Monday, May 11, 2009

The Big Book of Cattle Brands

In my job, I stop into County Recorder's offices from time to time. If you're unfamiliar: a county recorder is in charge of archiving county records. They've been doing it since people laid claim to any part of this country — North Dakota county recorders have records going back to the Territory days. Originally, all records were hand-transcribed into books like the one on the right, and often a County Recorder kept records of everything: contracts, birth certificates, legal mailings, &c. That book up there on the right is one of the coolest ones I've encountered: the Marks and Brands book.

In order to ensure that your brand was the only brand of its kind, you had to record it with a governing authority of some kind. Usually, there was a statewide inspector and recorder of brands. While I didn't read the entire Marks and Brands book, most seemed to be from the Territory days, which could mean that, at the time, your county was the highest authority you had to report to. Or, it could be that, in interest of verifying your brand, you re-filed it with your local county for the benefit of the Sheriff. Regardless of how it originated, the book is a freakin' hoot to flip through. Here's the first couple pages:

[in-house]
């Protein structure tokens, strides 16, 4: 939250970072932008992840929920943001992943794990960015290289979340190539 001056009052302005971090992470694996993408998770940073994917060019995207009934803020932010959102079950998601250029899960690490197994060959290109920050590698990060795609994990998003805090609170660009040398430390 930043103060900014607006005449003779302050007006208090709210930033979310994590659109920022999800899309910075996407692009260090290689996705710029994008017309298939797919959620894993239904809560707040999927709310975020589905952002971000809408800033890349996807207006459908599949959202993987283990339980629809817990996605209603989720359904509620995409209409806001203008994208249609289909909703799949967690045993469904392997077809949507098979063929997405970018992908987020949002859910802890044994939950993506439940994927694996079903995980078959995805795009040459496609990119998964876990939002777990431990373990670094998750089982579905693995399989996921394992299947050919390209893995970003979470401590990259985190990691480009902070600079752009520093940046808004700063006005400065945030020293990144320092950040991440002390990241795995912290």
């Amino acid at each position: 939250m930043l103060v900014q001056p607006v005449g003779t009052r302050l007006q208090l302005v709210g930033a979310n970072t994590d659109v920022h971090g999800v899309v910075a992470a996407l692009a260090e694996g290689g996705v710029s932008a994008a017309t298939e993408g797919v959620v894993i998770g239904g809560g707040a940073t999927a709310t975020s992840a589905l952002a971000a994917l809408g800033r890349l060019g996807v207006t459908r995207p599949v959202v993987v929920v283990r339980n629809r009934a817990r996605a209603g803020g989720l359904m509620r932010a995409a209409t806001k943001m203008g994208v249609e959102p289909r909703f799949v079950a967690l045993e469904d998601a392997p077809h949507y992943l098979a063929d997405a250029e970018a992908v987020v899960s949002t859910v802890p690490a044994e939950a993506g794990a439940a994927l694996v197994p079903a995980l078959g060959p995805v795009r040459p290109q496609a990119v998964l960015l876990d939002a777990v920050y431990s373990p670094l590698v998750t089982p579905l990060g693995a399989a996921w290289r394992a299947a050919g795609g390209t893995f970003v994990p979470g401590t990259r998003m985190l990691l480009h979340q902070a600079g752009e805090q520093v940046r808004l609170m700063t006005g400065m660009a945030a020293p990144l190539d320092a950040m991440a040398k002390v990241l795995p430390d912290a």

For some scope: a hundred and twenty years ago, before the railroads, before statehood, some homesteader sat down under his kerosene lantern, drew out his brand, and took it to be filed. Glued to a page in a book and sealed by the Register of Deeds, his little sketch has lasted over a century, because it's the Recorder's job to make sure the information is stored indefinitely. Your own county has an office of its own, somewhere: the job's title has changed over the years, so check with your current County Recorder, Public Trustee, or Register of Deeds. They're the ones who need to use the information today, so they'll know where the records are. Most counties are open to the public, and the documents are largely items of Public Record, which means you shouldn't need permission to access them…although the genuine, centuries-old leatherbound books might not be directly available, in the interest of preservation. You might find some information here, as well as links to current brand books.

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